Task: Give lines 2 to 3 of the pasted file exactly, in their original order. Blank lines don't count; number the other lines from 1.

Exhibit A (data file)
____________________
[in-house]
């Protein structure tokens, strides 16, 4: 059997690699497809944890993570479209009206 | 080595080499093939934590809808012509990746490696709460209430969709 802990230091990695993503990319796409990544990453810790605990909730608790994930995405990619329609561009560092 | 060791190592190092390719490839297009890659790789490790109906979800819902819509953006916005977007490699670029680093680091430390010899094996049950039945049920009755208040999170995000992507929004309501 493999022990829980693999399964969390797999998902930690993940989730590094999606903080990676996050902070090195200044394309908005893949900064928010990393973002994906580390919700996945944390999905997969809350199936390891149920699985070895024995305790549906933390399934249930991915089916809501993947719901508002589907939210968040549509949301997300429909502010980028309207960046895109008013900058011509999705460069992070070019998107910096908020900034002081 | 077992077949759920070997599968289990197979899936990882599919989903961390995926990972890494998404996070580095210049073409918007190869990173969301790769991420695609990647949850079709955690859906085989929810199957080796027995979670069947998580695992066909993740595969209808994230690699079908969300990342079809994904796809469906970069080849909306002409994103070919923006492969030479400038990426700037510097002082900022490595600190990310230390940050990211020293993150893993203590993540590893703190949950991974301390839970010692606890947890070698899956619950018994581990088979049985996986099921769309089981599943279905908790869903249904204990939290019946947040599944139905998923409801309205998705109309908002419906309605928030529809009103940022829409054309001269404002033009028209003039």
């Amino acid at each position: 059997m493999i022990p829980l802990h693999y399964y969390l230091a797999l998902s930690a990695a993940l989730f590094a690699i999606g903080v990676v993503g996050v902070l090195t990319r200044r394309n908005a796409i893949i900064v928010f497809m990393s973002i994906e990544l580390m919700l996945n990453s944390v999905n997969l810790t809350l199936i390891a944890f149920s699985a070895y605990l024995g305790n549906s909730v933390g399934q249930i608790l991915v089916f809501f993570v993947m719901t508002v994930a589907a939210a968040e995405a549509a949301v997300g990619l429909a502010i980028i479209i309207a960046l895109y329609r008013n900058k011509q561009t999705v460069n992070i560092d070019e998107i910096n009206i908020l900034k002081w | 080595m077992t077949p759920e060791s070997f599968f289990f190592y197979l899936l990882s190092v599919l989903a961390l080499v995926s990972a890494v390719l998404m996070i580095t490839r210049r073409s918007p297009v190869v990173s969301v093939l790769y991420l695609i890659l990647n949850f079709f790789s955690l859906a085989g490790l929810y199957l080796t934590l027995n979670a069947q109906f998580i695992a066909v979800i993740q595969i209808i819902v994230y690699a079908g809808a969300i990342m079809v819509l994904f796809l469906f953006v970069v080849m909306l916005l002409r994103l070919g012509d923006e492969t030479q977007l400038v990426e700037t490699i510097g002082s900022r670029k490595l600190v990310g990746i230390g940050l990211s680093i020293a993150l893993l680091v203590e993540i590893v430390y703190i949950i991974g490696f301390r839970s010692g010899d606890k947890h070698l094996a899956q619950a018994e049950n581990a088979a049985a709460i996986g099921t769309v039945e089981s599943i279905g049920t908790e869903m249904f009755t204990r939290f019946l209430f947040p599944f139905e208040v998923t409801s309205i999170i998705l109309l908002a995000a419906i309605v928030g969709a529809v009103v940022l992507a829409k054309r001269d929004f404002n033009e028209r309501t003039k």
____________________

């Protein structure tokens, strides 16, 4: 059997690699497809944890993570479209009206 | 080595080499093939934590809808012509990746490696709460209430969709 802990230091990695993503990319796409990544990453810790605990909730608790994930995405990619329609561009560092 | 060791190592190092390719490839297009890659790789490790109906979800819902819509953006916005977007490699670029680093680091430390010899094996049950039945049920009755208040999170995000992507929004309501 493999022990829980693999399964969390797999998902930690993940989730590094999606903080990676996050902070090195200044394309908005893949900064928010990393973002994906580390919700996945944390999905997969809350199936390891149920699985070895024995305790549906933390399934249930991915089916809501993947719901508002589907939210968040549509949301997300429909502010980028309207960046895109008013900058011509999705460069992070070019998107910096908020900034002081 | 077992077949759920070997599968289990197979899936990882599919989903961390995926990972890494998404996070580095210049073409918007190869990173969301790769991420695609990647949850079709955690859906085989929810199957080796027995979670069947998580695992066909993740595969209808994230690699079908969300990342079809994904796809469906970069080849909306002409994103070919923006492969030479400038990426700037510097002082900022490595600190990310230390940050990211020293993150893993203590993540590893703190949950991974301390839970010692606890947890070698899956619950018994581990088979049985996986099921769309089981599943279905908790869903249904204990939290019946947040599944139905998923409801309205998705109309908002419906309605928030529809009103940022829409054309001269404002033009028209003039």
């Amino acid at each position: 059997m493999i022990p829980l802990h693999y399964y969390l230091a797999l998902s930690a990695a993940l989730f590094a690699i999606g903080v990676v993503g996050v902070l090195t990319r200044r394309n908005a796409i893949i900064v928010f497809m990393s973002i994906e990544l580390m919700l996945n990453s944390v999905n997969l810790t809350l199936i390891a944890f149920s699985a070895y605990l024995g305790n549906s909730v933390g399934q249930i608790l991915v089916f809501f993570v993947m719901t508002v994930a589907a939210a968040e995405a549509a949301v997300g990619l429909a502010i980028i479209i309207a960046l895109y329609r008013n900058k011509q561009t999705v460069n992070i560092d070019e998107i910096n009206i908020l900034k002081w | 080595m077992t077949p759920e060791s070997f599968f289990f190592y197979l899936l990882s190092v599919l989903a961390l080499v995926s990972a890494v390719l998404m996070i580095t490839r210049r073409s918007p297009v190869v990173s969301v093939l790769y991420l695609i890659l990647n949850f079709f790789s955690l859906a085989g490790l929810y199957l080796t934590l027995n979670a069947q109906f998580i695992a066909v979800i993740q595969i209808i819902v994230y690699a079908g809808a969300i990342m079809v819509l994904f796809l469906f953006v970069v080849m909306l916005l002409r994103l070919g012509d923006e492969t030479q977007l400038v990426e700037t490699i510097g002082s900022r670029k490595l600190v990310g990746i230390g940050l990211s680093i020293a993150l893993l680091v203590e993540i590893v430390y703190i949950i991974g490696f301390r839970s010692g010899d606890k947890h070698l094996a899956q619950a018994e049950n581990a088979a049985a709460i996986g099921t769309v039945e089981s599943i279905g049920t908790e869903m249904f009755t204990r939290f019946l209430f947040p599944f139905e208040v998923t409801s309205i999170i998705l109309l908002a995000a419906i309605v928030g969709a529809v009103v940022l992507a829409k054309r001269d929004f404002n033009e028209r309501t003039k």